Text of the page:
The Walt Disney Company has won another copyright infringement case involving Inside Out.
According to Bloomberg Law, “The U.S. Court of Appeals for the Ninth Circuit affirmed a lower court’s decision, writing that the works of Disney and author Carla Jo Masterson were not substantially similar.”
Masterson argued that Disney-Pixar’s beloved animated feature, Inside Out, violated the copyright of her poetry book, What’s On The Other Side Of The Rainbow? (A Book of Feelings) and a movie script The Secret of the Golden Mirror. Both of which also features characters that each represent different emotions.
This is the second copyright infringement case Disney has faced regarding Inside Out this year and it is the second in which the Ninth Circuit Court has sided with Disney.
According to Variety, the first case involved child development expert Denise Daniels who claimed that Disney and Pixar violated the copyright of her TV Show idea titled, The Moodsters. It appears that similarities ran as deep as having different colored characters that represented four of the five emotions brought to life in Inside Out: happiness, sadness, anger, and fear.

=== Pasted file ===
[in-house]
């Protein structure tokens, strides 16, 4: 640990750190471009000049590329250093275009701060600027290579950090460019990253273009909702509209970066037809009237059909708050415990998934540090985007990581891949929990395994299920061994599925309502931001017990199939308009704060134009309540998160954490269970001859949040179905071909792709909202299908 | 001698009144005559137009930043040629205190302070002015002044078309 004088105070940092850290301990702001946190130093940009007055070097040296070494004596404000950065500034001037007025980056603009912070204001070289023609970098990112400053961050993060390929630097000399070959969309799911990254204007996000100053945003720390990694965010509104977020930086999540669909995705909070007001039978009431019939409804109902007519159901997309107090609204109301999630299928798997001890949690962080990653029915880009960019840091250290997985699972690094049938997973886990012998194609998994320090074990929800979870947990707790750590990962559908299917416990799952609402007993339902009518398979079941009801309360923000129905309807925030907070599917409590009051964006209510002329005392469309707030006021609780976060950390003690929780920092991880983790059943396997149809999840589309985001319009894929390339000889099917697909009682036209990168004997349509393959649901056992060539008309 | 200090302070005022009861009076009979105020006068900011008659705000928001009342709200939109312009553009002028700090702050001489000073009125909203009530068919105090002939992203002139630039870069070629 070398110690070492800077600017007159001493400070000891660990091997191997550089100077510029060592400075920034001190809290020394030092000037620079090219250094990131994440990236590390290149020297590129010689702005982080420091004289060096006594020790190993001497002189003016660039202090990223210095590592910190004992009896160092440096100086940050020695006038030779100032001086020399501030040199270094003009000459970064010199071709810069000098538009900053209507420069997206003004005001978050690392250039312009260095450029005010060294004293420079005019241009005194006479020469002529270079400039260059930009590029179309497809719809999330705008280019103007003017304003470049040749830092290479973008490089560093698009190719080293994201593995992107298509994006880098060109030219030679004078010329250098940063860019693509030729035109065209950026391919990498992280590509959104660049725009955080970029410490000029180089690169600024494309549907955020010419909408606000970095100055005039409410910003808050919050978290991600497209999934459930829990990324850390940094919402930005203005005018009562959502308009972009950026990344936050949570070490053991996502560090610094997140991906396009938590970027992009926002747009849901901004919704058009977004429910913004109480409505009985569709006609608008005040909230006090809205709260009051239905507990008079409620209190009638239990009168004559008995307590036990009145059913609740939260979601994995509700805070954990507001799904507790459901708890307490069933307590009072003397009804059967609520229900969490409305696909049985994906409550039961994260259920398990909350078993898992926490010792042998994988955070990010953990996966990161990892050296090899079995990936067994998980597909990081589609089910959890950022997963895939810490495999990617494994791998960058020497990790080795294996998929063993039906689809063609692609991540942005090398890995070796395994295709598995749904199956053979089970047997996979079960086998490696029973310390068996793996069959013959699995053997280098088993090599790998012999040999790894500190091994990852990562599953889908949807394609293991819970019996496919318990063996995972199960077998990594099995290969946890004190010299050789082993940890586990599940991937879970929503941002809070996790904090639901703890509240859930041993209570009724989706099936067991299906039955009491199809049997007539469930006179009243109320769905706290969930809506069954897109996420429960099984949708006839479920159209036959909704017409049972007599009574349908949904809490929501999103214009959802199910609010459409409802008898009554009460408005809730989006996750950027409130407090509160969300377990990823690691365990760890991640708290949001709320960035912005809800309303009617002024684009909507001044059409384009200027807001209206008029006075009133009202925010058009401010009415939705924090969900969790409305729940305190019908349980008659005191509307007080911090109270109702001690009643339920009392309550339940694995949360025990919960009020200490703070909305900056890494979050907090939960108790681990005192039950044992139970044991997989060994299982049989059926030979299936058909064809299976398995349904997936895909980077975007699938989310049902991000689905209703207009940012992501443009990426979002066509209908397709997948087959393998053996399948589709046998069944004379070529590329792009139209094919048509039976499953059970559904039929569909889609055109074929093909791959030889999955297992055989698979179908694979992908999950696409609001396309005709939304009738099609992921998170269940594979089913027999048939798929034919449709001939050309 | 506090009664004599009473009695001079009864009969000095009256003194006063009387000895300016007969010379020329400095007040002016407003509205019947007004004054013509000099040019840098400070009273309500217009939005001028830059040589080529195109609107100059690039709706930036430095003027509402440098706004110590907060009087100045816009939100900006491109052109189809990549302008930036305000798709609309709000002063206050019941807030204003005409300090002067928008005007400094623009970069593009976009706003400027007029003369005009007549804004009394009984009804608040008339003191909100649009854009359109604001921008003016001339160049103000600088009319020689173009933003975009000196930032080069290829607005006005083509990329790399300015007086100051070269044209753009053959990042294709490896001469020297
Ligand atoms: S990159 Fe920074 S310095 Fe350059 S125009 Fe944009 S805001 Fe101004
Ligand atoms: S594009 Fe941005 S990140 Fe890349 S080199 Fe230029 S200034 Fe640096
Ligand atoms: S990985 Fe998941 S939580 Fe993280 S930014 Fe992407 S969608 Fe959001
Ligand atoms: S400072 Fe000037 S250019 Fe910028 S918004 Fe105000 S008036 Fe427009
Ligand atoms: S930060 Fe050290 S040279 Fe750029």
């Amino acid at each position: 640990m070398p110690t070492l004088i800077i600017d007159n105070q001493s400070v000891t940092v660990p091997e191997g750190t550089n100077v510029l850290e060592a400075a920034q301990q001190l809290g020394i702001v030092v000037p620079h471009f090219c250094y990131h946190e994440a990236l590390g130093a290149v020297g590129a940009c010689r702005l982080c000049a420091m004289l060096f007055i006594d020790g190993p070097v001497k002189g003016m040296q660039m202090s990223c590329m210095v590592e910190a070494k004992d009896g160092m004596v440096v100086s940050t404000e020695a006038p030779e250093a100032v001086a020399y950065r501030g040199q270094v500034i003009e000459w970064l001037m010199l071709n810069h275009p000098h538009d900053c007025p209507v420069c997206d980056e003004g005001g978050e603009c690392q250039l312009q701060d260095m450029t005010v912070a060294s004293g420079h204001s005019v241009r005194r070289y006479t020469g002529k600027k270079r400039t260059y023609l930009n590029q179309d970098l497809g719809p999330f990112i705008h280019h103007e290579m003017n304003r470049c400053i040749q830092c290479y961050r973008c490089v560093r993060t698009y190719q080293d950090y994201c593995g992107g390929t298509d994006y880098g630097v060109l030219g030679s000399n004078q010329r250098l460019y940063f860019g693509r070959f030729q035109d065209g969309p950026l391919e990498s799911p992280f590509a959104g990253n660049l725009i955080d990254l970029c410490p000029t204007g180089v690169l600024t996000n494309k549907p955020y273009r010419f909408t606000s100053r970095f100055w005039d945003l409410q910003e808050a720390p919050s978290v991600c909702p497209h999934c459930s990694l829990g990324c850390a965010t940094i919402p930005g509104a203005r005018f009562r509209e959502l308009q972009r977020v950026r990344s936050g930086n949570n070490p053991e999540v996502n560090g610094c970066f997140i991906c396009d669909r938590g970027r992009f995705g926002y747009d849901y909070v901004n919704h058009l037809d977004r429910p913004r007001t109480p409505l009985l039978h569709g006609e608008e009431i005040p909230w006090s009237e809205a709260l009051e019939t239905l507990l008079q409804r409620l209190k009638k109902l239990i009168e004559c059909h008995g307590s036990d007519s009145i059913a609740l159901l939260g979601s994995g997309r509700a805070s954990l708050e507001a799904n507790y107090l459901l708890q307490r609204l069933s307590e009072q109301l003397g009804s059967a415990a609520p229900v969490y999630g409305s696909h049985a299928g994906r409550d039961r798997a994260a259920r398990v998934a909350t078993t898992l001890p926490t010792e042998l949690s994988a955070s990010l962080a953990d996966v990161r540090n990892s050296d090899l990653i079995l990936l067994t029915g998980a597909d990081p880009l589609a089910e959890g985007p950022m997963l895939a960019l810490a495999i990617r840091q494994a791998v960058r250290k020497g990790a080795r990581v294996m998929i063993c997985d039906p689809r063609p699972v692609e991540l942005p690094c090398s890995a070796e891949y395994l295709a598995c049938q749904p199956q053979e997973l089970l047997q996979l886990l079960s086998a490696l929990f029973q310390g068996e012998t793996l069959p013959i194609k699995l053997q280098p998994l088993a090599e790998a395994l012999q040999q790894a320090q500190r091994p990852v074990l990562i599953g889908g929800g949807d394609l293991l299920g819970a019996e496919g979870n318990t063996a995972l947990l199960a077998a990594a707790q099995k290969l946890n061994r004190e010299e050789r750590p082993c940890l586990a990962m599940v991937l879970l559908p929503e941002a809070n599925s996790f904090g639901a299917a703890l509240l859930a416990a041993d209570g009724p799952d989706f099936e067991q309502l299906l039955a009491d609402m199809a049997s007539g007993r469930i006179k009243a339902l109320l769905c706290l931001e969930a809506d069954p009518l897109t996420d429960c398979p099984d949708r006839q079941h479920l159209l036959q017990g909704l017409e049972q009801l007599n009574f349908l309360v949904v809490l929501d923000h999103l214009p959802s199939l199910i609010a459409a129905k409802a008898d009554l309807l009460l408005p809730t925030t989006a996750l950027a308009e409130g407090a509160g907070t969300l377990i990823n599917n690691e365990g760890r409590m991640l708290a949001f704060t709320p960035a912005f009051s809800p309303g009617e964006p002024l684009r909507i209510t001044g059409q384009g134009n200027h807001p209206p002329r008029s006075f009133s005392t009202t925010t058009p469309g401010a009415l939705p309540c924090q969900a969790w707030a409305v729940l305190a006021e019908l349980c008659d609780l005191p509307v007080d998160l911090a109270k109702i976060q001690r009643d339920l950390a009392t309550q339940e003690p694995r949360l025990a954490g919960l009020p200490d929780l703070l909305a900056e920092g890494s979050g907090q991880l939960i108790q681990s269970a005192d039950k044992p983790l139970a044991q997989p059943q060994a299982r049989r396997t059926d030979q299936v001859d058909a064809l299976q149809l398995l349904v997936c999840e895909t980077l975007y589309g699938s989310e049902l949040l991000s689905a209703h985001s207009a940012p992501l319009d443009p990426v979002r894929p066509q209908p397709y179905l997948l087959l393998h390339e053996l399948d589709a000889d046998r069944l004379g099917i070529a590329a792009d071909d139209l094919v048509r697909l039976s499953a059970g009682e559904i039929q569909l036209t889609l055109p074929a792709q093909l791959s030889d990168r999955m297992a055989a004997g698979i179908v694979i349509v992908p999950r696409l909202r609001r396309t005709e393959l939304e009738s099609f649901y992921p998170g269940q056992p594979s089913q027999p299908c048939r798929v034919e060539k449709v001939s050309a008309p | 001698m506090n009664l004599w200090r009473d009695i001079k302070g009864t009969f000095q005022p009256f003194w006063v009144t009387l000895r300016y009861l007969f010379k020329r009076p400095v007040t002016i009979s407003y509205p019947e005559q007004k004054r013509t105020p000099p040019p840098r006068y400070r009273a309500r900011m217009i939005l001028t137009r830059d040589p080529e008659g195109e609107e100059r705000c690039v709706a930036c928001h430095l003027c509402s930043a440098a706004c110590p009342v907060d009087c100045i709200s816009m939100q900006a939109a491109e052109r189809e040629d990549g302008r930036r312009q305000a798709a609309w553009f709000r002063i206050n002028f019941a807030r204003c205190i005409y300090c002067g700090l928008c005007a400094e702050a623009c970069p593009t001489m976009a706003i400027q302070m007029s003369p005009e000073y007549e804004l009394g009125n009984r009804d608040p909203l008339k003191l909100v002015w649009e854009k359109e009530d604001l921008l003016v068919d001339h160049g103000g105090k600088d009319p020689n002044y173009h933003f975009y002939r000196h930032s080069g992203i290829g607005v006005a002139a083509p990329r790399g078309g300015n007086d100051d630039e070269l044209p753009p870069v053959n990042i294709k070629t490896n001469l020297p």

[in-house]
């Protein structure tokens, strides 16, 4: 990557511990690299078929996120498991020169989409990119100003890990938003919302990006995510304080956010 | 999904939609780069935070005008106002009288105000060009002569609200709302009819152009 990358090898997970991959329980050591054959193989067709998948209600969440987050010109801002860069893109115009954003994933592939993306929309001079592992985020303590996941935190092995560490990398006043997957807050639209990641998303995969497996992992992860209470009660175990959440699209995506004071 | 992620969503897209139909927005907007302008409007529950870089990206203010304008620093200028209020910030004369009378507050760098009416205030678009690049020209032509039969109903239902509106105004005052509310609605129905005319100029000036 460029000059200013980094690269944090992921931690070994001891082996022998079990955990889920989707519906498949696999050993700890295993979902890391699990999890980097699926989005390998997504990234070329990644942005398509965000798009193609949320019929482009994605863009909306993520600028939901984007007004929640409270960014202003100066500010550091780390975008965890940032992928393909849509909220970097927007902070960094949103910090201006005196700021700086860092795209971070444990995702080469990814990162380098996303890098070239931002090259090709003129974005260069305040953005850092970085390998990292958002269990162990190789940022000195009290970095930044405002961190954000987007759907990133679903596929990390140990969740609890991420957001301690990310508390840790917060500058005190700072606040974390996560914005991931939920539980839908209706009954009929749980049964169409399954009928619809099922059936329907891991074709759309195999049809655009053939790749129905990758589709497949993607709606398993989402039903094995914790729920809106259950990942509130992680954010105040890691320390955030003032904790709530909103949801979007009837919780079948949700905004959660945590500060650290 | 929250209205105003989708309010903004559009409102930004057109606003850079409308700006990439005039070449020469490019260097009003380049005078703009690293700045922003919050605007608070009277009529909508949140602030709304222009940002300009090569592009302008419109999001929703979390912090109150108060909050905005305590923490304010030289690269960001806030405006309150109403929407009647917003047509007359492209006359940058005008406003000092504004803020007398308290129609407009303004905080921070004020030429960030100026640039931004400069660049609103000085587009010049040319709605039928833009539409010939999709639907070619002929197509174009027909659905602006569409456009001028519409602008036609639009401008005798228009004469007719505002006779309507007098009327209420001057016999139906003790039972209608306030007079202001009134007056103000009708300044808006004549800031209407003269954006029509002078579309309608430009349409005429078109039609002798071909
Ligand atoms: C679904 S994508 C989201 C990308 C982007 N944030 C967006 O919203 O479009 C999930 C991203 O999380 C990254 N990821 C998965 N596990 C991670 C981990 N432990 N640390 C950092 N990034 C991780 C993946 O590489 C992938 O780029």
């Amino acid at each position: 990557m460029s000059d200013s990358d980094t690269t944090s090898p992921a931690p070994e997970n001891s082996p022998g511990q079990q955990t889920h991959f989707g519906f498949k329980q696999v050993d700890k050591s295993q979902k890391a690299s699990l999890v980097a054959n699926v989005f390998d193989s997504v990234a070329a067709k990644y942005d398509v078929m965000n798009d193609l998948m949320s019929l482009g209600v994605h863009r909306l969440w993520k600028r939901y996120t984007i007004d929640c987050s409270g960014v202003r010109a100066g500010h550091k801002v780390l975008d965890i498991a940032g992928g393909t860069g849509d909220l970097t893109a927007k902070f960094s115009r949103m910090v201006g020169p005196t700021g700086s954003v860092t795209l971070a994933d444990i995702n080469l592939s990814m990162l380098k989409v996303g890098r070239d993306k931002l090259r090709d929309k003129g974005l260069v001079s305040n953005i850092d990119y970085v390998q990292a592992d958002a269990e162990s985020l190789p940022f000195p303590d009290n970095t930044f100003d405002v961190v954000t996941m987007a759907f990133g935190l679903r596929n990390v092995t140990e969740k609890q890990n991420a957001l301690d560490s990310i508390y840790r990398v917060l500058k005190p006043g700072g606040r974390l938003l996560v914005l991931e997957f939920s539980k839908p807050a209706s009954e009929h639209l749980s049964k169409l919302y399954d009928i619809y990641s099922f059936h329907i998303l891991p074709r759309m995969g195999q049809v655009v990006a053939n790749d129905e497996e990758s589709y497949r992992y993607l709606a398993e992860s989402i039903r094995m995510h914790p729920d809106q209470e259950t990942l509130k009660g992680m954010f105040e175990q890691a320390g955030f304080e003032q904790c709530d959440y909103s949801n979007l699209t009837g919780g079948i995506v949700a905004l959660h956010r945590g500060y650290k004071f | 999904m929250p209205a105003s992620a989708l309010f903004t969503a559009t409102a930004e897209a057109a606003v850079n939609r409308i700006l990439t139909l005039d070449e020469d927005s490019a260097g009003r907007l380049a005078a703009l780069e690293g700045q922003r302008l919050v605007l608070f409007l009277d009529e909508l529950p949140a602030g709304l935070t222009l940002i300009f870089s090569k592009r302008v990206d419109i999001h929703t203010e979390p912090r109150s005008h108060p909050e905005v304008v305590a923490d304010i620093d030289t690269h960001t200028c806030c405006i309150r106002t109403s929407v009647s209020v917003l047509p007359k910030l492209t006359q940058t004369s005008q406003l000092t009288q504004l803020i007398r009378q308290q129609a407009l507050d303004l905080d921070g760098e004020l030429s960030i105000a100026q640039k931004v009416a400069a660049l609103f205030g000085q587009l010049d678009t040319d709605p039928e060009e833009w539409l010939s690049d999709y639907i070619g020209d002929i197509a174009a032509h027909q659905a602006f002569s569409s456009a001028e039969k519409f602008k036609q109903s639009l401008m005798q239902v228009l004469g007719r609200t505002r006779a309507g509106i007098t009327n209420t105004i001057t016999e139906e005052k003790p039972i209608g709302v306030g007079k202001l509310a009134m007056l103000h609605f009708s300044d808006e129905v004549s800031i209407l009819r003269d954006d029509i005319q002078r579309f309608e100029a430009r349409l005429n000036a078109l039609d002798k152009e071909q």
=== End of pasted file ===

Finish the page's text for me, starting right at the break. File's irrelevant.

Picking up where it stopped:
Daniels stated that a pilot episode was made and pitches were made to various Disney execs between 2007-2009. The development of Inside Out began in 2010.
Judge Margaret McKeown stated, “Developing a character as an anthropomorphized version of a specific emotion is not sufficient, in itself, to establish a copyrightable character…Daniels cannot copyright the idea of colors or emotions, nor can she copyright the idea of using colors to represent emotions where these ideas are embodied in a character without sufficient delineation and distinctiveness.”
These are also two of the latest copyright infringement cases Disney has had to fight. Recently, we reported that the Nith Circuit Court of Appeals allowed a copyright infringement case to be reopened involving Disney’s Pirates of the Caribbean franchise. Like Daniels’s case, the pirate plaintiffs argue that Disney ripped off story elements, and began developing their own version of a story suspiciously soon after receiving their pitch.